I don't know whether this is merely sad, or downright pathetic. Greg frankly misses the key point as well. We have a Constitution that vests most of the power in the people's representatives, elected to Congress. The Republican majorities in Congress have the constitutional duty to oversee the activities of the Government. The country managed to survive the Civil War, World War II and the Cold War because of, not in spite of, our system of checks and balances. Blaming the minority party for failing to monitor the Government's abuse of power is not just a lame excuse, it's an attempt to obscure where the responsibility truly lies, namely, with the Republican Party. If the Republicans who control Congress are unwilling to exercise the power the Constitution gives them to return the Government to the rule of law, then the people have little choice but to elect representatives who will do that. If the Republicans in Congress don't have an epiphany between now in November, anyone who has the courage of his convictions as expressed by Greg will be voting for the Democrats.

Posted by: DeWitt Grey at February 23, 2006 11:58 AM | Permalink to this comment Permalink

napablogger,

I agree that we probably will now have to suffer unnecessary casualties to atone for the hubris and stupidity of these policies. I agree that without our values the terrorists have won. I am a rock ribbed Republican, yet long time readers of this comment section will remember I was willing to give up my preferences on domestic policy and the Supreme Court for a generation if the Democrats had run Edwards or Gephardt (hell, who knows, maybe even Dean) against the Dear Leader. I could not vote for a feckless jellyfish like Kerry. If the Republicans do not clean up their act, I could envision a circumstance where I hold my nose and pull the lever for Hillary.
This "torture" meme has hurt our country deeply, but the question remains, what is torture? Is disorentation torture? Is inconvenience torture? This is not just mixing apples and oranges, this is not being able to distinguish between lighting a candle or lighting a stick of dynamite. I wish Greg would answer this query because it has been put to him many, many times (not only by me) in the last months as he has written about this issue.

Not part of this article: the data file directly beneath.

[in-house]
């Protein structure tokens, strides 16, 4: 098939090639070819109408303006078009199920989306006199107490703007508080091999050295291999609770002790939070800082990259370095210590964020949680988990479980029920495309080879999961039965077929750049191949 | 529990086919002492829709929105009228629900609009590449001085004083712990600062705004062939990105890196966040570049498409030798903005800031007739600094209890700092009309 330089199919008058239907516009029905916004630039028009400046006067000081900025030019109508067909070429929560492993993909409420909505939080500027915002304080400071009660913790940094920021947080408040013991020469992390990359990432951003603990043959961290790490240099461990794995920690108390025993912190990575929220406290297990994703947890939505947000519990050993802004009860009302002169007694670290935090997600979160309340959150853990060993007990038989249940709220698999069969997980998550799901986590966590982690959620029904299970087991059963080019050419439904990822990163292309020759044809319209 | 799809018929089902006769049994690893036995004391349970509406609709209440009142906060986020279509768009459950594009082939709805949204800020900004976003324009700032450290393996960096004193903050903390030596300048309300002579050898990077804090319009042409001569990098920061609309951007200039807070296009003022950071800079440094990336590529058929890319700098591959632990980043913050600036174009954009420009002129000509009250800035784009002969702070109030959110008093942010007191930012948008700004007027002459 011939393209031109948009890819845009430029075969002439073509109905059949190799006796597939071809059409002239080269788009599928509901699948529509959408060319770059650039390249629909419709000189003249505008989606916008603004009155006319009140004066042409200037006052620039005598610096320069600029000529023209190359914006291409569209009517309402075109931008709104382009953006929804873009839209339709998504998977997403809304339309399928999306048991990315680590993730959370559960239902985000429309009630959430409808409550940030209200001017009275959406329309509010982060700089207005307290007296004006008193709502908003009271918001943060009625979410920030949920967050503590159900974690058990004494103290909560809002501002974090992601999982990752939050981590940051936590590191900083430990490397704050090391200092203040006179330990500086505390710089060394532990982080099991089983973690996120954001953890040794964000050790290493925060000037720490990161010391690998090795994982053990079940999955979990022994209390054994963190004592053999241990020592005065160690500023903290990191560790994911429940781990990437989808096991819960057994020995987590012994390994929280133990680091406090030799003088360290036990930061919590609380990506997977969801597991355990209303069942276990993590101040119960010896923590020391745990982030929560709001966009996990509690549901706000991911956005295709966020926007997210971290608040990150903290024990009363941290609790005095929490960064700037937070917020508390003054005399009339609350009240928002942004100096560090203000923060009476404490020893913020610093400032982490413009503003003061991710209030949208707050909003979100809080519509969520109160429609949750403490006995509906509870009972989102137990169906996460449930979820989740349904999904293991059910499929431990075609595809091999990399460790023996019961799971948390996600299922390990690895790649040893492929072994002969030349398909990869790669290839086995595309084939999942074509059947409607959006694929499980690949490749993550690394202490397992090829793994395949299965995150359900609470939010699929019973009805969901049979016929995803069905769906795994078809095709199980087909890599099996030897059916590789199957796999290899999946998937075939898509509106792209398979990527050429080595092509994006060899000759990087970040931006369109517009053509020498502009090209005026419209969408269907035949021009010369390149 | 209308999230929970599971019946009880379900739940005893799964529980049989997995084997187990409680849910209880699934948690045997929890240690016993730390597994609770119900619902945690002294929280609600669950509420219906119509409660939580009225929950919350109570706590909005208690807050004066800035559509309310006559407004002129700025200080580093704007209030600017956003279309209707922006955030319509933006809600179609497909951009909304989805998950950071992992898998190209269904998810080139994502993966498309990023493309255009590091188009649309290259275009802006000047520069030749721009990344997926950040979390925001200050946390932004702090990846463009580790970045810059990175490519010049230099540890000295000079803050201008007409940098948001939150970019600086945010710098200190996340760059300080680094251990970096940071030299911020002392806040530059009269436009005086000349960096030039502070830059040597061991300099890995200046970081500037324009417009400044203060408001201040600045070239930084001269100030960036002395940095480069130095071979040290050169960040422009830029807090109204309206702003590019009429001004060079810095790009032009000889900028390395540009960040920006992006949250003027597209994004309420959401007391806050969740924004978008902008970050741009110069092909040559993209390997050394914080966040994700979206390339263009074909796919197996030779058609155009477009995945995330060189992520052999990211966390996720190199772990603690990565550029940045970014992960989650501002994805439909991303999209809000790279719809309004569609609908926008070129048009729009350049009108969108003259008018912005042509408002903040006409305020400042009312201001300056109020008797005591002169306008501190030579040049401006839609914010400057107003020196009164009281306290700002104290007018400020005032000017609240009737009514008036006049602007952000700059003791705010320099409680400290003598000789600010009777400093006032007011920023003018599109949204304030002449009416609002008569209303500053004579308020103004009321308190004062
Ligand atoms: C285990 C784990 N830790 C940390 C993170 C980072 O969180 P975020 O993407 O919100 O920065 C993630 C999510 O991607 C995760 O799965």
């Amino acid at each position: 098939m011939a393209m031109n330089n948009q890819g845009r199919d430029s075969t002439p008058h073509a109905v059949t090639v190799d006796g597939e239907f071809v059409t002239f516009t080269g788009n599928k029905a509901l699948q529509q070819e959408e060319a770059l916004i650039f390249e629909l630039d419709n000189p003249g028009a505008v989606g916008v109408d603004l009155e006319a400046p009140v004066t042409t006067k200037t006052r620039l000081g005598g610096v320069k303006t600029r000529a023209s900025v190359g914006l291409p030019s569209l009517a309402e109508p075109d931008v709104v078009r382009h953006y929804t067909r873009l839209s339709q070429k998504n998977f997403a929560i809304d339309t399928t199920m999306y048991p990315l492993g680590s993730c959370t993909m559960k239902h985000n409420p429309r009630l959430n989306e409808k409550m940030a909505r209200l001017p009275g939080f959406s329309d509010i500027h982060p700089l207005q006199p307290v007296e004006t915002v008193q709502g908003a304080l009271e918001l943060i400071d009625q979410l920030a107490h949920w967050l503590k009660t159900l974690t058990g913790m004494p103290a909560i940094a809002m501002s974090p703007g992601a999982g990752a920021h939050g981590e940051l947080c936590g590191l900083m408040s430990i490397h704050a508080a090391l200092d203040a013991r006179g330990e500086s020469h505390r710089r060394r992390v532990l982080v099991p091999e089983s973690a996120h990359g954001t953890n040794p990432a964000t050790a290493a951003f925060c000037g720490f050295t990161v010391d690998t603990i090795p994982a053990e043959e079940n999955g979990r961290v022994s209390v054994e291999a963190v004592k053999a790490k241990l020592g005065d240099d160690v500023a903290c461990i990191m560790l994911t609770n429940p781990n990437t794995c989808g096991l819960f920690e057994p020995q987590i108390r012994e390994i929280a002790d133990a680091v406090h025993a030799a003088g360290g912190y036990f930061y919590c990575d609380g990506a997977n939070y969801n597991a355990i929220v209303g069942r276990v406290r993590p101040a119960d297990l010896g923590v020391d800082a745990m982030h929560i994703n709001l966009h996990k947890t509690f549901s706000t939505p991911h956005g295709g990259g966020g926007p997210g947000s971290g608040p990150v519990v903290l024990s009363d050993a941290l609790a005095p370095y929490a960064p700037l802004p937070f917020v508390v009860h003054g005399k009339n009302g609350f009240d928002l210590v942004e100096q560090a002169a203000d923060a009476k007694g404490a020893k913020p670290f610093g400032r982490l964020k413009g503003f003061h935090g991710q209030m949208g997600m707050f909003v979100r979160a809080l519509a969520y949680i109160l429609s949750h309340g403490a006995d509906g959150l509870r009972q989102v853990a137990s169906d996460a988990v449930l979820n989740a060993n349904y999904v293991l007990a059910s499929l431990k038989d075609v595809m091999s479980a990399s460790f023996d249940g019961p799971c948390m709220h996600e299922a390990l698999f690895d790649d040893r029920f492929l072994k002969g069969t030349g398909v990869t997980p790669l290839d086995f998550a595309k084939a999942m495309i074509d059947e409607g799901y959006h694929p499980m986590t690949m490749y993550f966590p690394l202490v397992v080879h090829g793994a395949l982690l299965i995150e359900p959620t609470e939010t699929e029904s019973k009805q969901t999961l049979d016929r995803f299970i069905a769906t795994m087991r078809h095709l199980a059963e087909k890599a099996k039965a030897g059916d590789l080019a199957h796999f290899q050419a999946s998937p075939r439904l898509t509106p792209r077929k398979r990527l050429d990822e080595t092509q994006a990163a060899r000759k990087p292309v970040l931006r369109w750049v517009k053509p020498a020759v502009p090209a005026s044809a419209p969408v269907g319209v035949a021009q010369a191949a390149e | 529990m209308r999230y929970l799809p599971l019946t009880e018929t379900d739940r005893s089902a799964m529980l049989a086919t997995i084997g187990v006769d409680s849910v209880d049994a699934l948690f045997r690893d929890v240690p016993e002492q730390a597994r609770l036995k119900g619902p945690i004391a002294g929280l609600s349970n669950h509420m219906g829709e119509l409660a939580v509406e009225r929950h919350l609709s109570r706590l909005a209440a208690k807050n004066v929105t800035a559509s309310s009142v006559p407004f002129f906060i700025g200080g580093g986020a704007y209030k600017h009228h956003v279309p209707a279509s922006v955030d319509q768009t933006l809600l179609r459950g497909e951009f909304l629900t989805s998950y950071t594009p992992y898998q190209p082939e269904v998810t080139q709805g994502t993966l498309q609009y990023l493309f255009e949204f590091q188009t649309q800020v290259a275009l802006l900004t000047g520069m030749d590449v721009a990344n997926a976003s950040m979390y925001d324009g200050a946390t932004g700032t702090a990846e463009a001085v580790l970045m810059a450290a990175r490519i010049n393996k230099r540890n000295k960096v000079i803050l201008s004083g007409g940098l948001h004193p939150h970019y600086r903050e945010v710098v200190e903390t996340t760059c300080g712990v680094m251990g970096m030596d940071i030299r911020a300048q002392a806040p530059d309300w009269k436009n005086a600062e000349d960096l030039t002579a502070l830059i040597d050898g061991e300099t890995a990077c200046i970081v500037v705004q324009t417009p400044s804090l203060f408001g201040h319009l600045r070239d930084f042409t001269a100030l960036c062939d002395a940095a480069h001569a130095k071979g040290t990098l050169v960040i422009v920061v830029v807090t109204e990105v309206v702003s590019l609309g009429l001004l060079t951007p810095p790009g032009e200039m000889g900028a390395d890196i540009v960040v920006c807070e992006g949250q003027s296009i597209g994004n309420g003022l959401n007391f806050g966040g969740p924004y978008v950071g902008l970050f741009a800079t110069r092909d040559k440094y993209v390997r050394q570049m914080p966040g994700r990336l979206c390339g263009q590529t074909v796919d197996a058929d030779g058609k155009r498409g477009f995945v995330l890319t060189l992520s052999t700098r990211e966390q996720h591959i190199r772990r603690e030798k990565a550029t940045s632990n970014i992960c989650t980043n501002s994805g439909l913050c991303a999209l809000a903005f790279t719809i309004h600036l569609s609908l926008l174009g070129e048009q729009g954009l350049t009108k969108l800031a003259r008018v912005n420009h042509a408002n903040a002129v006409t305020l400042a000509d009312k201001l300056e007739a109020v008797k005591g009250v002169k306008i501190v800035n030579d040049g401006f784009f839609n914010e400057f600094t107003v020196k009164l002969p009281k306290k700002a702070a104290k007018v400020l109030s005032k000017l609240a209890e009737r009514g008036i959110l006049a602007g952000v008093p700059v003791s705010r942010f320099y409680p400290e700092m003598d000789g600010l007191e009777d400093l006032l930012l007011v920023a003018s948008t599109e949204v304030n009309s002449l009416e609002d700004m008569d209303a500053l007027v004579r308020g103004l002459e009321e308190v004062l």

Posted by: wks at February 23, 2006 02:22 PM | Permalink to this comment Permalink

"There isn't credible evidence that Bush has done anything other than fight the war to fight terrorism, and that it has been terribly misguided and done incompetently. In that way it reminds me of vietnam a lot."

Yeah, well the recent revelations about the Tonkin Gulf "incident" show that our troop escalation in Vietnam wasn't just "misguided" but a calculated lie. What does that remind you of?

"So rest assured, many Democrats will immediately leap on you as soon as you face the mistakes of the Bush administration and demand that you believe the rest of their propaganda as well."

Oh, baloney. First, there are plenty of Democrats who have bent over backwards to give the Bush administration the benefit of the doubt in the face of mounting evidence it is mendacious and incompetent, especially after 9/11. If you're talking about Democrats in the blogosphere, well, yeah, but this a more vitriolic venue than elsewhere, so the hyperbole flows thicker from both sides. While it's enticing to mire oneself in those hyperbole wars (I do it all the time), most liberals and conservatives in the real world have a much more moderate attitude towards each other. At any rate, the first stage of finding common ground is expressing where you're coming from politically, so consider this post by Gregory and its comment thread a start.